W3C home > Mailing lists > Public > public-tracking@w3.org > April 2012

Re: Action-157: Update logged-in consent proposal

From: David Singer <singer@apple.com>
Date: Wed, 25 Apr 2012 12:20:54 -0700
Cc: "public-tracking@w3.org" <public-tracking@w3.org>
Message-id: <4B1922A2-7DA0-404D-88BB-E6EA8A7A99C5@apple.com>
To: Shane Wiley <wileys@yahoo-inc.com>
Nice

one word comment:

On Apr 24, 2012, at 22:22 , Shane Wiley wrote:

> <Normative>
>  
> Sites MAY override a user's DNT preference if they have received explicit, informed consent to do so.
>  
> <Non-Normative>
>  
> In the absence of a Tracking Preference standard, many organizations have developed direct consent mechanisms for web-wide tracking.  Interactions with users to obtain consent are often contextual.  For example, If a service has an obvious cross-site tracking function that the user deliberately signs up for then this could be deemed to have achieved “explicit and informed” consent from a user without directly addressing its reaction to an external Tracking Preference (which wasn’t contemplated at the time the consent experience was designed).  Even in these cases, organizations should consider providing Tracking Preference references in associated product or service materials such as a privacy policy, help center, or separate notice to users.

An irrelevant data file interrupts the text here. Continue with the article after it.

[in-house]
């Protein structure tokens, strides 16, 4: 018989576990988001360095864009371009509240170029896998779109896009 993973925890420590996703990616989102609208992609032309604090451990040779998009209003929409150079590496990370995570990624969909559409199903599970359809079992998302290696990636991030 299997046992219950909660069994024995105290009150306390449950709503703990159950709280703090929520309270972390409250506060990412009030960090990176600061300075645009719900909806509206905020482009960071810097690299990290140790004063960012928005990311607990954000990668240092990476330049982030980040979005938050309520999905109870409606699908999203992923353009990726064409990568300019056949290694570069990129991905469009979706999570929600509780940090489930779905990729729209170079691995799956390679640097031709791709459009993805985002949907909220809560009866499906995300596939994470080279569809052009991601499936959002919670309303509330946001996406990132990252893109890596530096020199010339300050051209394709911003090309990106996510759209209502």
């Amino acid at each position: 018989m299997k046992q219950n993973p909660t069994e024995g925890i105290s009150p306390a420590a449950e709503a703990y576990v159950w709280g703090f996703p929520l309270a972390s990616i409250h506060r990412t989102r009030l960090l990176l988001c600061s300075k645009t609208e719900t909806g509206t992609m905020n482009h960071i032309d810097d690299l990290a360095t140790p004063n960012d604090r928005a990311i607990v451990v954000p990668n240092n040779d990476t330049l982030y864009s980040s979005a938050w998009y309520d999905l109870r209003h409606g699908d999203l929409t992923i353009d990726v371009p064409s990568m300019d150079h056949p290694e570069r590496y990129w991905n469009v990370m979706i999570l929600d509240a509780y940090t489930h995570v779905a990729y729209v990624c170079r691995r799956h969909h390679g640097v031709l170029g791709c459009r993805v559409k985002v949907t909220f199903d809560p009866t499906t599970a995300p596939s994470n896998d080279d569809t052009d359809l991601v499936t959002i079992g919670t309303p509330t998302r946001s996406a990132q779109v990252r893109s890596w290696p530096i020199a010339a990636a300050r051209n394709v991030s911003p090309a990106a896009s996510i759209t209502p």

>  
> Companies claiming public compliance with the W3C Tracking Protection standard, should not seek to obtain explicit, informed consent from users in non-obvious ways such as placing these details in their Terms of Service or deeply placed within their Privacy Center if it will not be obvious to users that the nature of the service will lead them to ignore a user’s Tracking Preference based on the nature of the consent the user is granting. 
>  
> Out-of-band consent will be further reinforced in user interactions through either the Header Response or Well-Known URI approaches to replying to user Tracking Preferences.  This will provide a constant reminder of prior consent on each interaction and provide a resource (link) to allow the user to understand how this consent was achieved and hopefully options to alter that consent if the user chooses to do so.

s/hopefully/ideally/ ?  (notwithstanding the recent dictionary change which allows 'hopefully' to mean 'we hope' instead of the old insistence on 'with hope')


David Singer
Multimedia and Software Standards, Apple Inc.
Received on Wednesday, 25 April 2012 19:21:23 UTC

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